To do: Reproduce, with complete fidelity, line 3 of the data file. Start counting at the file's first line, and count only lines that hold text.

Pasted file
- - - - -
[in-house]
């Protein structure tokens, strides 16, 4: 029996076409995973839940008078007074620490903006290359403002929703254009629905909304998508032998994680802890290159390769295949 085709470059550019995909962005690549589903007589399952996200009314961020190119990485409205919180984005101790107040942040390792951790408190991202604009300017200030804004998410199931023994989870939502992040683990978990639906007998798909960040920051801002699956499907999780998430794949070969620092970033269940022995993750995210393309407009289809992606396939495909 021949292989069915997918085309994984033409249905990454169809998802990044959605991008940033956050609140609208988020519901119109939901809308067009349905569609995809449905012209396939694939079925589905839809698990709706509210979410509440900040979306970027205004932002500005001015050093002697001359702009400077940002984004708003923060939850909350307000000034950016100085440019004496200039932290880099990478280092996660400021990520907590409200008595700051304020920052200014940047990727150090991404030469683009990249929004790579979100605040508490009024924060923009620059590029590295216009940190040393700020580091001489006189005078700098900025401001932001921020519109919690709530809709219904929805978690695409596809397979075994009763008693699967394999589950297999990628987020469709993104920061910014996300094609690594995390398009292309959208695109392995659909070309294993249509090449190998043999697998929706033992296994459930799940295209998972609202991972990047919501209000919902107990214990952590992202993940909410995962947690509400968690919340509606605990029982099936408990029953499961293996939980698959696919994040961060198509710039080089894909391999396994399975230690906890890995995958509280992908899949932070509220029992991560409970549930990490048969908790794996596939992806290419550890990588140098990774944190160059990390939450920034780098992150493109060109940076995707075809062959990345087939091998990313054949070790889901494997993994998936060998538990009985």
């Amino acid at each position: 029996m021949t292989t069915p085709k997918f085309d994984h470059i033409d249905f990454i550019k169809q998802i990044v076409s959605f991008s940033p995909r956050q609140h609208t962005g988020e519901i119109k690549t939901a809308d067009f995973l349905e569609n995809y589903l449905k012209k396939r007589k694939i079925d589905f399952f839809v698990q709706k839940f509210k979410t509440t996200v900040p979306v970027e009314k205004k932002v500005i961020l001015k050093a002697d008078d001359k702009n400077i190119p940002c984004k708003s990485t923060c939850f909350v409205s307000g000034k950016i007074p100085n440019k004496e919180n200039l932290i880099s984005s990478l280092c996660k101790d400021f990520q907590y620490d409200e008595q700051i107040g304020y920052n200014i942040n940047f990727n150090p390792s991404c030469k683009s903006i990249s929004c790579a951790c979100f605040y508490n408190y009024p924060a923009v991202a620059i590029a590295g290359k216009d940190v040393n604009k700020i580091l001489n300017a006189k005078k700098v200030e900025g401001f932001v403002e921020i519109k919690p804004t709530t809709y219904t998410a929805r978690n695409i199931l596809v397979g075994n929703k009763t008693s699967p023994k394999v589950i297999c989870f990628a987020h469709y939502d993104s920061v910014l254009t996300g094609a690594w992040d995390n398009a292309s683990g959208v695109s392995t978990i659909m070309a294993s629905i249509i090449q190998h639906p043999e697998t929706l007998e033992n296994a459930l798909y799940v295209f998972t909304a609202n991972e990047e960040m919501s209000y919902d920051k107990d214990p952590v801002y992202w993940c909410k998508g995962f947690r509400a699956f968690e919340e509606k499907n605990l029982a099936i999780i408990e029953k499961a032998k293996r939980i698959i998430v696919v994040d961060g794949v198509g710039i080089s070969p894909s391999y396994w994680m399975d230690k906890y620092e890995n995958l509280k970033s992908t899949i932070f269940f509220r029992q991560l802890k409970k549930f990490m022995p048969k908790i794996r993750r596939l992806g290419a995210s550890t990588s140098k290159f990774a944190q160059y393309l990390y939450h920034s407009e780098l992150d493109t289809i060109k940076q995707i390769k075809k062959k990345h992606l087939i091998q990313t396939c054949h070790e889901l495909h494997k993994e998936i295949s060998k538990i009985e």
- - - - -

């Amino acid at each position: 029996m021949t292989t069915p085709k997918f085309d994984h470059i033409d249905f990454i550019k169809q998802i990044v076409s959605f991008s940033p995909r956050q609140h609208t962005g988020e519901i119109k690549t939901a809308d067009f995973l349905e569609n995809y589903l449905k012209k396939r007589k694939i079925d589905f399952f839809v698990q709706k839940f509210k979410t509440t996200v900040p979306v970027e009314k205004k932002v500005i961020l001015k050093a002697d008078d001359k702009n400077i190119p940002c984004k708003s990485t923060c939850f909350v409205s307000g000034k950016i007074p100085n440019k004496e919180n200039l932290i880099s984005s990478l280092c996660k101790d400021f990520q907590y620490d409200e008595q700051i107040g304020y920052n200014i942040n940047f990727n150090p390792s991404c030469k683009s903006i990249s929004c790579a951790c979100f605040y508490n408190y009024p924060a923009v991202a620059i590029a590295g290359k216009d940190v040393n604009k700020i580091l001489n300017a006189k005078k700098v200030e900025g401001f932001v403002e921020i519109k919690p804004t709530t809709y219904t998410a929805r978690n695409i199931l596809v397979g075994n929703k009763t008693s699967p023994k394999v589950i297999c989870f990628a987020h469709y939502d993104s920061v910014l254009t996300g094609a690594w992040d995390n398009a292309s683990g959208v695109s392995t978990i659909m070309a294993s629905i249509i090449q190998h639906p043999e697998t929706l007998e033992n296994a459930l798909y799940v295209f998972t909304a609202n991972e990047e960040m919501s209000y919902d920051k107990d214990p952590v801002y992202w993940c909410k998508g995962f947690r509400a699956f968690e919340e509606k499907n605990l029982a099936i999780i408990e029953k499961a032998k293996r939980i698959i998430v696919v994040d961060g794949v198509g710039i080089s070969p894909s391999y396994w994680m399975d230690k906890y620092e890995n995958l509280k970033s992908t899949i932070f269940f509220r029992q991560l802890k409970k549930f990490m022995p048969k908790i794996r993750r596939l992806g290419a995210s550890t990588s140098k290159f990774a944190q160059y393309l990390y939450h920034s407009e780098l992150d493109t289809i060109k940076q995707i390769k075809k062959k990345h992606l087939i091998q990313t396939c054949h070790e889901l495909h494997k993994e998936i295949s060998k538990i009985e």